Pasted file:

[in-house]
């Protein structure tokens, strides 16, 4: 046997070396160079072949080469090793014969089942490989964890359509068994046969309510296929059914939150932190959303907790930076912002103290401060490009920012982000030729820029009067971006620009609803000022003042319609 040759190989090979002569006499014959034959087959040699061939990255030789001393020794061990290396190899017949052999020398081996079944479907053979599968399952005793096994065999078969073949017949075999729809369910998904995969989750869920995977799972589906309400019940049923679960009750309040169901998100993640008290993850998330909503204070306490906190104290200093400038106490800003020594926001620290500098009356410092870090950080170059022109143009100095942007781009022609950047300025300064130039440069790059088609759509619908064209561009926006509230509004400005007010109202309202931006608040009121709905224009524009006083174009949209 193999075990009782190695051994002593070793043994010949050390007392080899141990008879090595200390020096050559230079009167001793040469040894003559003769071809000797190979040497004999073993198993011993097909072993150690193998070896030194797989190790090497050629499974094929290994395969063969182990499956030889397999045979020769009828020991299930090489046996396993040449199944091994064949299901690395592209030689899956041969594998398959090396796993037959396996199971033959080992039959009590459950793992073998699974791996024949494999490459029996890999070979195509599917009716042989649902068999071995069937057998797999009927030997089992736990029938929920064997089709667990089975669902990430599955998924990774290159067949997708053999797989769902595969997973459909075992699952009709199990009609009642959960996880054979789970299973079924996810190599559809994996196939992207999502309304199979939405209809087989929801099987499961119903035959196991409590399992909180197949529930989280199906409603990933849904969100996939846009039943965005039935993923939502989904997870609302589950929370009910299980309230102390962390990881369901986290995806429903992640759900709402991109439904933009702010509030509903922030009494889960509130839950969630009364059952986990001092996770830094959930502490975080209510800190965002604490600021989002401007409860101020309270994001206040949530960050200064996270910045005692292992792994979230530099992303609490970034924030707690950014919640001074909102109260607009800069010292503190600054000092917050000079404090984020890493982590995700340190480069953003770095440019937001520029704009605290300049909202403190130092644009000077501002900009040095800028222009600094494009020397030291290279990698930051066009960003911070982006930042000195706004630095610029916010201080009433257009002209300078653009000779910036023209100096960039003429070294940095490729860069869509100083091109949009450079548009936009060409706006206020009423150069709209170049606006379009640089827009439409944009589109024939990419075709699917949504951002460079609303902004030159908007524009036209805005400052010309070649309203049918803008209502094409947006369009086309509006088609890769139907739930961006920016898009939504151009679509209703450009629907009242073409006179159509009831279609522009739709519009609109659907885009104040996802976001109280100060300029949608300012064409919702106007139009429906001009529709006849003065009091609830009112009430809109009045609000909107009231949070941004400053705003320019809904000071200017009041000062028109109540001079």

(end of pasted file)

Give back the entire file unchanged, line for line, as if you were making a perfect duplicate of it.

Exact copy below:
[in-house]
């Protein structure tokens, strides 16, 4: 046997070396160079072949080469090793014969089942490989964890359509068994046969309510296929059914939150932190959303907790930076912002103290401060490009920012982000030729820029009067971006620009609803000022003042319609 040759190989090979002569006499014959034959087959040699061939990255030789001393020794061990290396190899017949052999020398081996079944479907053979599968399952005793096994065999078969073949017949075999729809369910998904995969989750869920995977799972589906309400019940049923679960009750309040169901998100993640008290993850998330909503204070306490906190104290200093400038106490800003020594926001620290500098009356410092870090950080170059022109143009100095942007781009022609950047300025300064130039440069790059088609759509619908064209561009926006509230509004400005007010109202309202931006608040009121709905224009524009006083174009949209 193999075990009782190695051994002593070793043994010949050390007392080899141990008879090595200390020096050559230079009167001793040469040894003559003769071809000797190979040497004999073993198993011993097909072993150690193998070896030194797989190790090497050629499974094929290994395969063969182990499956030889397999045979020769009828020991299930090489046996396993040449199944091994064949299901690395592209030689899956041969594998398959090396796993037959396996199971033959080992039959009590459950793992073998699974791996024949494999490459029996890999070979195509599917009716042989649902068999071995069937057998797999009927030997089992736990029938929920064997089709667990089975669902990430599955998924990774290159067949997708053999797989769902595969997973459909075992699952009709199990009609009642959960996880054979789970299973079924996810190599559809994996196939992207999502309304199979939405209809087989929801099987499961119903035959196991409590399992909180197949529930989280199906409603990933849904969100996939846009039943965005039935993923939502989904997870609302589950929370009910299980309230102390962390990881369901986290995806429903992640759900709402991109439904933009702010509030509903922030009494889960509130839950969630009364059952986990001092996770830094959930502490975080209510800190965002604490600021989002401007409860101020309270994001206040949530960050200064996270910045005692292992792994979230530099992303609490970034924030707690950014919640001074909102109260607009800069010292503190600054000092917050000079404090984020890493982590995700340190480069953003770095440019937001520029704009605290300049909202403190130092644009000077501002900009040095800028222009600094494009020397030291290279990698930051066009960003911070982006930042000195706004630095610029916010201080009433257009002209300078653009000779910036023209100096960039003429070294940095490729860069869509100083091109949009450079548009936009060409706006206020009423150069709209170049606006379009640089827009439409944009589109024939990419075709699917949504951002460079609303902004030159908007524009036209805005400052010309070649309203049918803008209502094409947006369009086309509006088609890769139907739930961006920016898009939504151009679509209703450009629907009242073409006179159509009831279609522009739709519009609109659907885009104040996802976001109280100060300029949608300012064409919702106007139009429906001009529709006849003065009091609830009112009430809109009045609000909107009231949070941004400053705003320019809904000071200017009041000062028109109540001079």